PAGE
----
The following links definable sets of a (first order) structure and its automorphisms:

Proposition (see D. Marker 'Model theory: an introduction' Prop 1.3.5) Let $\mathcal{M}$ be an $\mathcal{L}$-structure with domain $M$. If $X\subset M^n$ is $A$-definable, then if $\sigma$ is an automorphism of $M$ and $\sigma(a)=a$ for all $a\in A$ (that is, $A$ is fixed pointwise) then $\sigma(X)=X$ (that is, $X$ is fixed setwise).

However the converse is not true in general (see http://www.cantab.net/users/jonathankirby/InvitationToModelTheory_v0_3_1.pdf for an example).

Question: I am looking for an example of the converse failing when $\mathcal{M}$ is $\aleph_0$-categorical. That is, find an $\aleph_0$-categorical structure $\mathcal{M}$, $X\subset M^n$, and $A$ a finite subset of $M$ such that $X$ is not $A$-definable but that all automorphisms of $M$ that fix $A$ pointwise, fixes $X$ setwise.

Edit: By '$M$ is $\aleph_0$-categorical' I mean that $M$ is the unique (up to isomorphism) countable structure over a countable language with Th($M$) $\aleph_0$-categorical (the theory of $M$).


There is no such example. One of the features that make $\aleph_0$-categorical structures so nice is that automorphism invariance is equivalent to definability.

I'm assuming you know the Ryll-Nardzewski theorem (Theorem 4.4.1 in Marker). Suppose $M$ is an $\aleph_0$-categorical structure, $A$ is a finite subset of $M$, and $X\subseteq M^n$ is fixed setwise by all automorphisms of $M$ that fix $A$ pointwise.

Let $a$ and $b$ be $n$-tuples from $M$. Suppose $a\in X$ and $\text{tp}(a/A) = \text{tp}(b/A)$. Then since $M$ is homogeneous, there is an automorphism $\sigma$ of $M$ such that $\sigma$ fixes $A$ pointwise and $\sigma(a) = b$. Since $\sigma$ fixes $X$ setwise, $b\in X$.

Now let $S_X$ be the set of types $\{p\in S_n(A)\mid \exists a\in X\text{ satisfying }p\}$. $S_X$ is finite (since $S_n(A)$ is finite), and each type $p(x)\in S_n(A)$ is isolated by a formula $\psi_p(x)$ with parameters from $A$. Now you should try to check that $X$ is definable by $$\bigvee_{p\in S_X} \psi_p(x).$$

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    $\begingroup$ When you say $M$ is $\aleph_0$-categorical, do you also require it to be countable? Otherwise I don't see why $M$ needs to be homogeneous. $\endgroup$ – Levon Haykazyan Mar 2 '17 at 0:56
  • $\begingroup$ @AlexKruckman: One cannot use the Ryll-Nardzewski theorem for uncountable languages. Is there a quick fix for the uncountable case? $\endgroup$ – Kyle Mar 2 '17 at 2:15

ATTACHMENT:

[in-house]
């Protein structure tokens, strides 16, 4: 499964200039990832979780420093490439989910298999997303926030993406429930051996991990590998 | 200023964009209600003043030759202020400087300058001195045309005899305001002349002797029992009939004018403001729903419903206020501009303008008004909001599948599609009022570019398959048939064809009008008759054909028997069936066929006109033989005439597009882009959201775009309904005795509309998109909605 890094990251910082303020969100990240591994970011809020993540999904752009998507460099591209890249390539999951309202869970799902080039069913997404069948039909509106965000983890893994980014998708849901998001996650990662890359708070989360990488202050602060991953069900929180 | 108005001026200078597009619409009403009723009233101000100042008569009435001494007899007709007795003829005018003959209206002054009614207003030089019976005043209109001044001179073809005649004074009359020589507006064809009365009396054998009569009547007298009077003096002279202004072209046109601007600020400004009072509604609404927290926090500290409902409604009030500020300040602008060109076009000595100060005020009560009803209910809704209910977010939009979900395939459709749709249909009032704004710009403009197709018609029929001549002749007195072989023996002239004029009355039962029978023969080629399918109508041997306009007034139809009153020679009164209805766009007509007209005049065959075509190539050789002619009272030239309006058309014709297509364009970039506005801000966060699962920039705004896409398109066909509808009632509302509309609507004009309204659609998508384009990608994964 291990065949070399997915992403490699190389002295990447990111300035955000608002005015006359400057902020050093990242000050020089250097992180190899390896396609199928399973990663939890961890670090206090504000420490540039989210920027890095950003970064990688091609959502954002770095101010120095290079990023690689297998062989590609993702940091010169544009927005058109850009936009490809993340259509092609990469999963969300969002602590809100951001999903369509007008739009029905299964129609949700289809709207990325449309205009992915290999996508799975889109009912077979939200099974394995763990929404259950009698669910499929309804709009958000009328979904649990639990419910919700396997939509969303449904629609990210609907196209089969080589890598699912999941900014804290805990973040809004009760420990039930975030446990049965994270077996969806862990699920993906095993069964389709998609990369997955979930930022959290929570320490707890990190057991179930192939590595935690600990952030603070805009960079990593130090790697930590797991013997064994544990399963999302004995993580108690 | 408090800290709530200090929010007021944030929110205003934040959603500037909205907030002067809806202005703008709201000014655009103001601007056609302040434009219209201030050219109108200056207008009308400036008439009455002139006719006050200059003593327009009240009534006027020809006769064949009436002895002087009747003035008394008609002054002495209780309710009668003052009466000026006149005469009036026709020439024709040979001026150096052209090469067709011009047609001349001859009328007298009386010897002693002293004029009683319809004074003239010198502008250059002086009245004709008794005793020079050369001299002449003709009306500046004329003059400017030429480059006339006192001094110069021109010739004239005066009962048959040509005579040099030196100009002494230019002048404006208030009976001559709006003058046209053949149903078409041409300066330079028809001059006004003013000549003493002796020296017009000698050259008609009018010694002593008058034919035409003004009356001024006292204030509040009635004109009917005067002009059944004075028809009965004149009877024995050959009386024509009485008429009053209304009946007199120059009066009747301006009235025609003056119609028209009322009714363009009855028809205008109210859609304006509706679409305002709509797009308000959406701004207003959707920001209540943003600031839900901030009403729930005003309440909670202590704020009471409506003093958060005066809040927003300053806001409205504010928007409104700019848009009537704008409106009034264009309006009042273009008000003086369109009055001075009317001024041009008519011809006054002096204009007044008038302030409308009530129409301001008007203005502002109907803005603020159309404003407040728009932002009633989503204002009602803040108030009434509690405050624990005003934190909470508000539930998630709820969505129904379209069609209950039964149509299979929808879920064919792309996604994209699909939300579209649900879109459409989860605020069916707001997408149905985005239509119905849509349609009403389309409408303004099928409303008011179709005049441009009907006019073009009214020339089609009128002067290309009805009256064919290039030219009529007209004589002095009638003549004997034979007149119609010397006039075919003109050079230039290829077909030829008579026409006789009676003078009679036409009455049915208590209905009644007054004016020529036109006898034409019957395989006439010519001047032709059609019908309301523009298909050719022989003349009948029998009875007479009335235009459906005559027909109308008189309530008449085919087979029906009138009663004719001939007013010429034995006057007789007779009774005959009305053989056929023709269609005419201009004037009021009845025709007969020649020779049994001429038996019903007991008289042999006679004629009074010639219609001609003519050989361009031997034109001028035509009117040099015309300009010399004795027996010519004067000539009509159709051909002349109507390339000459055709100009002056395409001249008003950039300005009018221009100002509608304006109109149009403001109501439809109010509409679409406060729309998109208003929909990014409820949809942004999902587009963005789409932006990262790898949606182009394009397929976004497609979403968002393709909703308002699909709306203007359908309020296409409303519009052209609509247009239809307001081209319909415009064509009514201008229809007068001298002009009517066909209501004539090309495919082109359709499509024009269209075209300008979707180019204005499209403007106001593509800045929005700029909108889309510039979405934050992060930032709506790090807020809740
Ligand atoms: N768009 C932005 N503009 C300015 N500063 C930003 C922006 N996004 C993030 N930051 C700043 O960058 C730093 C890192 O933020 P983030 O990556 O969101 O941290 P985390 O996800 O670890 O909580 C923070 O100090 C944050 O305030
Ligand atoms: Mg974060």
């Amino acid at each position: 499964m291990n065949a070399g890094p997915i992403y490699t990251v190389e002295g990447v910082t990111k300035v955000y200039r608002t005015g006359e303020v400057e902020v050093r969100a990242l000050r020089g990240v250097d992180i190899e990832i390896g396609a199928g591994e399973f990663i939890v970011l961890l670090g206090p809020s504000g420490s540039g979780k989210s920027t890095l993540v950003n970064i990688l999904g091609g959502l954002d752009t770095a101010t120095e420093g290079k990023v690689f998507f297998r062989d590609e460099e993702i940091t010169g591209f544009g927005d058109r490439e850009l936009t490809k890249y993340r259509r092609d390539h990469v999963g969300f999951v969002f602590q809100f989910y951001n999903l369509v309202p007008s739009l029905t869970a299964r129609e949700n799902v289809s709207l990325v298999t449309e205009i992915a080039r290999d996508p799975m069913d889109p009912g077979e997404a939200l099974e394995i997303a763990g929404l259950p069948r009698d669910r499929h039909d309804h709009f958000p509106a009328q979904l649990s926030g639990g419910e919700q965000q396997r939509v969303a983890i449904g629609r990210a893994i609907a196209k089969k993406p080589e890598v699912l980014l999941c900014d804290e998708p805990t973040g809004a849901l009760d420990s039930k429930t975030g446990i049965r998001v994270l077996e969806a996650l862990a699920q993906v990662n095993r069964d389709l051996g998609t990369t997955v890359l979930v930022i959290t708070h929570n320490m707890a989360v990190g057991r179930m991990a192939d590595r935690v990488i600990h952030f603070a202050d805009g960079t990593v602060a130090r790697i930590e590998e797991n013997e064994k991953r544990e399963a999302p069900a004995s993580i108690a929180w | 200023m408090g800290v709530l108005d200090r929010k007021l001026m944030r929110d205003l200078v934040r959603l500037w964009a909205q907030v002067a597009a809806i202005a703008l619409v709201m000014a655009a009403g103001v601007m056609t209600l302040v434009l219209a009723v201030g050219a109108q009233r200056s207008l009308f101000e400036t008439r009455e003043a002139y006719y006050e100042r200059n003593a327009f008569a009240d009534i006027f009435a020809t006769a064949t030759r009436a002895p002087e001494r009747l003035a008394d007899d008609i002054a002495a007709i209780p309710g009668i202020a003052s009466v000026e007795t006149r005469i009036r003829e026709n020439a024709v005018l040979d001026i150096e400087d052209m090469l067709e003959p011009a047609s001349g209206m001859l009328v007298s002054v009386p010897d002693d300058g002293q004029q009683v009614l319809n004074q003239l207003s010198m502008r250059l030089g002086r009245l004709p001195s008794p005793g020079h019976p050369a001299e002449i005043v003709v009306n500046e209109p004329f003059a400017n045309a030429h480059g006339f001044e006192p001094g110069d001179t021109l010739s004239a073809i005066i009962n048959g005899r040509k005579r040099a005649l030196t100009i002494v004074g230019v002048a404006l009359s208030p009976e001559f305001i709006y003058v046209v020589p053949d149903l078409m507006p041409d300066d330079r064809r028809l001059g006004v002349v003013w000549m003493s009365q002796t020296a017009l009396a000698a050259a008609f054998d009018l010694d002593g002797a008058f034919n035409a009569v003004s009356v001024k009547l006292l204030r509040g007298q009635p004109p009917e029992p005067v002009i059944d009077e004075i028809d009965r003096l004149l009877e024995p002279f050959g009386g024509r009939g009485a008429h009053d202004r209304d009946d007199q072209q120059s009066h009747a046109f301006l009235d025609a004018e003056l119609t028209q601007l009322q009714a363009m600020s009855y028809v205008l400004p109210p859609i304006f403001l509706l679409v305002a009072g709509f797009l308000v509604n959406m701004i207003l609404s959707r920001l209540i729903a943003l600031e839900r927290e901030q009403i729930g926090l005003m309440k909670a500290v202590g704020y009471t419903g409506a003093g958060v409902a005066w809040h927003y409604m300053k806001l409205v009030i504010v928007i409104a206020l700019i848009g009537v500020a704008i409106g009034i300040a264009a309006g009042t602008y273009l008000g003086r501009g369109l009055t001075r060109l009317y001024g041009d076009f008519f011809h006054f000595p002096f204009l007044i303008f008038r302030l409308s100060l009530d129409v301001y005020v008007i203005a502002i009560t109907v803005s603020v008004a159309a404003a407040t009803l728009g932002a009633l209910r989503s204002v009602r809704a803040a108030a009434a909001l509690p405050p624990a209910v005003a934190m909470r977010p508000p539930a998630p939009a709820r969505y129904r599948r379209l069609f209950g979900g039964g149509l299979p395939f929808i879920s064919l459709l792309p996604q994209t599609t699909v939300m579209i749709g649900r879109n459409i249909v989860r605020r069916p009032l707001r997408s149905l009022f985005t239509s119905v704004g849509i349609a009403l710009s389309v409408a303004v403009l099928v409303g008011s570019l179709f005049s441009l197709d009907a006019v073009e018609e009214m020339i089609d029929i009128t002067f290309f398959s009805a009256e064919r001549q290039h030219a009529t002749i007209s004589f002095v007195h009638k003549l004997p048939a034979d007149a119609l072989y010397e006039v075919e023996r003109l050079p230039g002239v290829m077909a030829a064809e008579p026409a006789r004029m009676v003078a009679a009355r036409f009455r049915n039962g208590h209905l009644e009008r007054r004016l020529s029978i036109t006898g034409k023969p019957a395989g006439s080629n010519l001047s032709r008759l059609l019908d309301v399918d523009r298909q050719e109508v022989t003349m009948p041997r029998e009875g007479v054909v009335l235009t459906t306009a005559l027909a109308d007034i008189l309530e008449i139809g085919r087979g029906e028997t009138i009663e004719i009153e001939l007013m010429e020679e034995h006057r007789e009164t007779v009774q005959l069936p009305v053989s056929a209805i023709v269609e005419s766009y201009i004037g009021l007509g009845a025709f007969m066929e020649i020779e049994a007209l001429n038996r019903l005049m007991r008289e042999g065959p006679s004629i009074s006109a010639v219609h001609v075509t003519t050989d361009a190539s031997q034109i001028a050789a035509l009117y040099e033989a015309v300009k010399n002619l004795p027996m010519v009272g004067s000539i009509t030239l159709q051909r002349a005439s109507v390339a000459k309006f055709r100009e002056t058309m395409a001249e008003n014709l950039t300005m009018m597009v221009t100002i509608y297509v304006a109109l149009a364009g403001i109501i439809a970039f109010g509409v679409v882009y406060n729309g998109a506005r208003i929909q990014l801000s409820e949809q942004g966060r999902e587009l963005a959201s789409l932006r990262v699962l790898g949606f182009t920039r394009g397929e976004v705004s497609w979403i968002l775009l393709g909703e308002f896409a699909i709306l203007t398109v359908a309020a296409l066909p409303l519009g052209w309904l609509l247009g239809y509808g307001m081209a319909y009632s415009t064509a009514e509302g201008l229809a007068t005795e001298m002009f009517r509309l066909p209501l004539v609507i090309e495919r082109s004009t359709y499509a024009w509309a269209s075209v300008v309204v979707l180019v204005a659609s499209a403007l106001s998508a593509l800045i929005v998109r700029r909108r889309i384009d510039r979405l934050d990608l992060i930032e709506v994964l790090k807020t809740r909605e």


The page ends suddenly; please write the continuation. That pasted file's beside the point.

• $\begingroup$ I interpreted "$\aleph_0$-categorical structure" to mean "the unique countable model of an countably categorical theory in a countable language. My answer addresses that case. $\endgroup$ – Alex Kruckman Mar 2 '17 at 3:33
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    $\begingroup$ @LevonHaykazyan: In this case $(\Bbb Q,<) + (\Bbb R,<)$ is an example, no? The $\Bbb R$ copy is not definable, but it is fixed by every automorphism of the structure. This is a dense linear order without endpoints, so $\aleph_0$-categorical. $\endgroup$ – zarathustra Mar 2 '17 at 9:48
  • $\begingroup$ @AlexKruckman I do indeed mean 'the unique (up to iso) countable model of a countably categorical theory with a countable language'. However I still dont follow why $M$ has to be homogeneous? $\endgroup$ – Tom Q Mar 2 '17 at 10:30

This is a comment. Maybe someone can fix this example and give a total answer. Examples might exist with uncountable languages (since the Ryll-Nardzewski theorem does not apply to these languages). Let $\mathbb{P} \subset \mathbb{N}$ be the collection of primes. Consider the structure $(\mathbb{N}; +, \times, 0,1)$ along with uncountably many unary predicates $P_\gamma$ where each $\gamma \in \mathcal{P}(\mathbb{P})$ and $$\mathbb{N} \models P_\gamma(a) \iff a \in \gamma $$ As an exercise, one can show that this structure is $\aleph_0$ categorical with the only countable model being the 'standard' model. The existence of an element which realizes a non-principal type implies the existence of $2^{\aleph_0}$ elements which realize non-principal types.

Furthermore, $(\mathbb{N},<)$ is rigid (i.e. does not have any non-trivial automorphisms) and so this structure is also rigid. However, every subset of the structure I have defined above is definable (since the map from primes to natural numbers is definable)! Therefore, one would have to rig this example above so that there exists a non-definable subset (by possibly deleting enough predicates), but I'm not sure if this is possible...

  • $\begingroup$ My comment actually asked if $M$ itself has to be countable, or an arbitrary model of an $\aleph_0$-categorical theory. So I shouldn't take any credit for suggesting an uncountable language. $\endgroup$ – Levon Haykazyan Mar 2 '17 at 1:59
  • $\begingroup$ @LevonHaykazyan: Oops... I totally misread your comment. $\endgroup$ – Kyle Mar 2 '17 at 2:13
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    $\begingroup$ @LevonHaykazyan: But in a way, you should still be given credit since my misreading of your comment led to this idea. Unless this is a bad idea. Then I take all the blame. $\endgroup$ – Kyle Mar 2 '17 at 2:20

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